Next to the Port footy ground, past the bike workshop, past the SES, is SKINC, a plant nursery dedicated to the plants of the Sandbelt – that part of our world from south of the Yarra to Frankston.
The St Kilda Indigenous Nursery Co-operative grow 100,000 plants each year from this obscure site.
One hundred thousand plants!
For over twenty years, a very small staff of dedicated plants people, supported by volunteers, have cultivated and promoted the use of plants indigenous to this region.
In a rare beneficial cycle, seed and cuttings are harvested from sites including Westgate Park, then multiplied many fold by skilful propagation to transform and enrich the parks and foreshore of Port Phillip.
The working table is at the heart of the nursery where plants are grown from seed, by cuttings and by division.
With so many different varieties of plants, the nursery creates a biodiverse meadow generating interactions between the plants, birds and butterflies, and people.
This year SKINC has supplied plants to The Light in Winter, a City of Melbourne initiative to entice people into Federation Square even on these cold nights with a program of warmth and light.
A campfire is at the heart of the Light in Winter, and SKINC’s plants contribute to the setting.
Also part of The Light in Winter is Refugium, a project imagined by Tanja Beer. Beer creates hopeful art projects that not only connect people with nature, but have a growing, living dimension to them. In this project, she brings biodiversity right into the heart of the city. Workshop participants have been creating kokedama – plants in a nest of moss that are then bound decoratively with string. Each plant bears a label for the creator’s name and a space for a response to the question ‘Nature is …’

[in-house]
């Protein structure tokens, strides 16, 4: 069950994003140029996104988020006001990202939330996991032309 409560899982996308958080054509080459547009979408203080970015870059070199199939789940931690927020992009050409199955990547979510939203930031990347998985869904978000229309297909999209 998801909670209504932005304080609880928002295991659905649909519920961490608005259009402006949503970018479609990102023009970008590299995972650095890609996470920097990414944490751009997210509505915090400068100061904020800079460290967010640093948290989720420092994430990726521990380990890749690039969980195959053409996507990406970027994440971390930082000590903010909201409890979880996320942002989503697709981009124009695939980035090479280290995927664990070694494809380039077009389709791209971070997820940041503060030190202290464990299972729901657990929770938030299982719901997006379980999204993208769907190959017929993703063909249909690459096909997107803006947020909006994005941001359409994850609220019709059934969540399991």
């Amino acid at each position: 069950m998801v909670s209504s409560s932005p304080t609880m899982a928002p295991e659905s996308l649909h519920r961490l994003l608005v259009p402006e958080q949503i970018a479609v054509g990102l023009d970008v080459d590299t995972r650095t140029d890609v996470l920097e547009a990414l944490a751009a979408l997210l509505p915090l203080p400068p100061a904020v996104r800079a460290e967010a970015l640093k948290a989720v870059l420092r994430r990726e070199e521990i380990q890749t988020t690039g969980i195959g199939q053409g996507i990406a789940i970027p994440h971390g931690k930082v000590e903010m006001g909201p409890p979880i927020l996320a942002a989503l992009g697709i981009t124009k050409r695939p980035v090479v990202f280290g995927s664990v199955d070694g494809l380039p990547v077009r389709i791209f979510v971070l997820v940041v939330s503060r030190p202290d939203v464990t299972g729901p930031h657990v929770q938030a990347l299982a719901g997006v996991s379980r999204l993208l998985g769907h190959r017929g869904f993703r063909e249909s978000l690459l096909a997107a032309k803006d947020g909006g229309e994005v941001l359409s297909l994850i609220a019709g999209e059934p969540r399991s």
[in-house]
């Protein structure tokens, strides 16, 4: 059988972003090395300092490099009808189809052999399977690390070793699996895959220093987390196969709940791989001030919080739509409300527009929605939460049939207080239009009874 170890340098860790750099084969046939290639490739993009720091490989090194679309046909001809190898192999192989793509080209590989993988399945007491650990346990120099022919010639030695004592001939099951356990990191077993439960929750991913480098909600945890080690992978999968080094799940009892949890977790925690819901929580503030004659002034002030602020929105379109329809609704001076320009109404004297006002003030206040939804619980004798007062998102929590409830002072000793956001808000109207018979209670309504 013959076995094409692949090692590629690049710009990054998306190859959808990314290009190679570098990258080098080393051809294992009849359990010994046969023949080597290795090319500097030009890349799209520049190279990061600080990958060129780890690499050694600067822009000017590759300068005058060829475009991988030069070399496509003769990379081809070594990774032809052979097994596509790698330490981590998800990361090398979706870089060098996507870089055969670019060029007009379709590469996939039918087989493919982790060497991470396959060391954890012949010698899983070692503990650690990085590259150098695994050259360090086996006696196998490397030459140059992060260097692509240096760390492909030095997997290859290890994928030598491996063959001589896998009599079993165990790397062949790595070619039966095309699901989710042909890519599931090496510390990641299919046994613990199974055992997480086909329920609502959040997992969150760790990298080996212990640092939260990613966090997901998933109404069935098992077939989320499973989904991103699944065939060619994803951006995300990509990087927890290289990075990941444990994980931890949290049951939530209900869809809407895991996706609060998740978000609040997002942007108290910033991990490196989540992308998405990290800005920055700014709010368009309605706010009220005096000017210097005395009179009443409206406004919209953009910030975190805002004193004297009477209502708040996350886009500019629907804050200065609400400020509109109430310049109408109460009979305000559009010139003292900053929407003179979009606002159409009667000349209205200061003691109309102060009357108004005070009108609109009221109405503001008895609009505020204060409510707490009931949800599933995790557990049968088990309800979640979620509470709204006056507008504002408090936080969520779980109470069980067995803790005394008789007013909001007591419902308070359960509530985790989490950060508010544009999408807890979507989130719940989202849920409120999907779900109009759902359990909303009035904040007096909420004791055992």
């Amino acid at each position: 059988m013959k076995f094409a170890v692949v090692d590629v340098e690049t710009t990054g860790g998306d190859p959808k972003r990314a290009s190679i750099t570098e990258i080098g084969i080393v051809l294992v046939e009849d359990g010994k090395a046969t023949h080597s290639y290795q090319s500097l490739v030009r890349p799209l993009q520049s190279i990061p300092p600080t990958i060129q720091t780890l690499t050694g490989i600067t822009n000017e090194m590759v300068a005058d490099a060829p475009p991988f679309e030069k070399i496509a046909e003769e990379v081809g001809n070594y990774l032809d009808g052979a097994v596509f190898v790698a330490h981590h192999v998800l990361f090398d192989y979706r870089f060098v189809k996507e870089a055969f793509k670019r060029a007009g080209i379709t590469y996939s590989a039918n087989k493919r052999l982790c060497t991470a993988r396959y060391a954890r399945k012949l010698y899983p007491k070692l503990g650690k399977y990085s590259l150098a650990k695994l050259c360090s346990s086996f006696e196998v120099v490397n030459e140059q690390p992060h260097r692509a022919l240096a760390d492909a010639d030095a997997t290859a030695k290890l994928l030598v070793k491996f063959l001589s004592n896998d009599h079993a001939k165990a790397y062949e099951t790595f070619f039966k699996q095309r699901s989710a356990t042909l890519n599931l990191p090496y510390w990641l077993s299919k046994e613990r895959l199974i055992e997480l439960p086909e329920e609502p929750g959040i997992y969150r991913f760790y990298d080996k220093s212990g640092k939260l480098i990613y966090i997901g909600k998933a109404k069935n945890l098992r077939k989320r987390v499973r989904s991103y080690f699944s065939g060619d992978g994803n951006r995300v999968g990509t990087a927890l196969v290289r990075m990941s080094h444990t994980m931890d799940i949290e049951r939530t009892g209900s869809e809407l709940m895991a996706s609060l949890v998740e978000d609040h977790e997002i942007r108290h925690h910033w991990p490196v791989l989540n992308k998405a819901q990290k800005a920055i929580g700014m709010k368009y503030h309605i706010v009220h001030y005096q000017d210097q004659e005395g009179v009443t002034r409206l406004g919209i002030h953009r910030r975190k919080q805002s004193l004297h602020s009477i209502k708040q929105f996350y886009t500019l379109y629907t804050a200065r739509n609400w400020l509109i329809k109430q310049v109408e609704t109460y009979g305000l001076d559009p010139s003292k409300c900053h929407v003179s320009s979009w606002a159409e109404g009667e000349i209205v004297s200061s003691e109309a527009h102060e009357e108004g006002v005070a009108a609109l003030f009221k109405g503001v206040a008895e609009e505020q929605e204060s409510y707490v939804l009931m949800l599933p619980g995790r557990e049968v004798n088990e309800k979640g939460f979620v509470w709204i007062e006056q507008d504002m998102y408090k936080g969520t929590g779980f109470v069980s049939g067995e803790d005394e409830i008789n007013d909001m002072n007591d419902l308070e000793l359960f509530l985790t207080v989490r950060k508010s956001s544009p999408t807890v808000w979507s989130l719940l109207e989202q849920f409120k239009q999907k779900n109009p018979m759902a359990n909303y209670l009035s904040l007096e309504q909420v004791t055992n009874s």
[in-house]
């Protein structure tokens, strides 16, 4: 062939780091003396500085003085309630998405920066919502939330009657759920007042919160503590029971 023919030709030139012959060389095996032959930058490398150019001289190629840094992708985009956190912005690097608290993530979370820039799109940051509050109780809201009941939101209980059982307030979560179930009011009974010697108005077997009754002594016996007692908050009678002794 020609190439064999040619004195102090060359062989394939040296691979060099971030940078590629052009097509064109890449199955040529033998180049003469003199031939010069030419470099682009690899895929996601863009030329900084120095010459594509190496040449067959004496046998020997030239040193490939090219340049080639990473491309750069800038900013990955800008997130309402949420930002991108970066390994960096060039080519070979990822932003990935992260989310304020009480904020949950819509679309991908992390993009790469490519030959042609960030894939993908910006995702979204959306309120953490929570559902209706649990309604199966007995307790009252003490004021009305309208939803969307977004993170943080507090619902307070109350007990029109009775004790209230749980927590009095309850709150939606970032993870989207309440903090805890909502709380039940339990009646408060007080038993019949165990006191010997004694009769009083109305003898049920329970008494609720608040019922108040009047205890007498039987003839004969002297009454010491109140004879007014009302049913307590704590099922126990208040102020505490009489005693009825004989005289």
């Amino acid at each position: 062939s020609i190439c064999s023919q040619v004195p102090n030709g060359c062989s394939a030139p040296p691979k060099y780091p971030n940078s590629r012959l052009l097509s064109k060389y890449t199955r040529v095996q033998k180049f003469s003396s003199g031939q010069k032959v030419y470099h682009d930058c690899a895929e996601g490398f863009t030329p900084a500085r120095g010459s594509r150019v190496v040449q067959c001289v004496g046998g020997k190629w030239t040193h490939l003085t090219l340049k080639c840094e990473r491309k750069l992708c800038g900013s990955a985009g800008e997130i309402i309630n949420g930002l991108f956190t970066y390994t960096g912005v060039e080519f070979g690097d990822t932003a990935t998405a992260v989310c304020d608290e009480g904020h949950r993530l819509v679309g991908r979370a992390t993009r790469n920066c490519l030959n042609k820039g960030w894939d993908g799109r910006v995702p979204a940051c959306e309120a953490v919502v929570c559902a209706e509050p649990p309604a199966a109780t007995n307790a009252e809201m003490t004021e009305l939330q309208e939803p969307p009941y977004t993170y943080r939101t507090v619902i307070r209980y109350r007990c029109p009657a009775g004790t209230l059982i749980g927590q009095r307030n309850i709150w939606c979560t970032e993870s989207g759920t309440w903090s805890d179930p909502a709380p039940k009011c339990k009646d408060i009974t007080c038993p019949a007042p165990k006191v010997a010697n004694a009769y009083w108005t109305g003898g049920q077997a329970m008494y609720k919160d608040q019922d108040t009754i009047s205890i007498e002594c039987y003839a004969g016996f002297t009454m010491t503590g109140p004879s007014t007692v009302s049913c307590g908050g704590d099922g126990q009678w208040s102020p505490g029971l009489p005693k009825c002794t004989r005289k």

SKINC supplied the plants for the project.
The ‘forest of living globes’ – the collective of kokedama – were suspended and displayed at the Solstice celebrations at Federation Square before returning to the homes of their creators or being dispersed around Melbourne.
Tanja Beer took care at to ensure that every element of this project was sustainable. That is why she suggests taking the plants out of their binding and planting them in the ground to give them every chance of growing successfully.
When SKINC moved to this site in Williamstown Rd in 1995, this part of Port Melbourne was a bit of a back door. Now it is a front door, in the hot zone of the Fishermans Bend renewal area.
SKINC amalgamated with Friends of Westgate Park in 2018 to form Westgate Biodiversity: Bili Nursery and Landcare. All the plants grown in the nursery are profiled on their website.
Read more about Tanja Beer’s thinking about performance and ecology The Living Stage Tanja Beer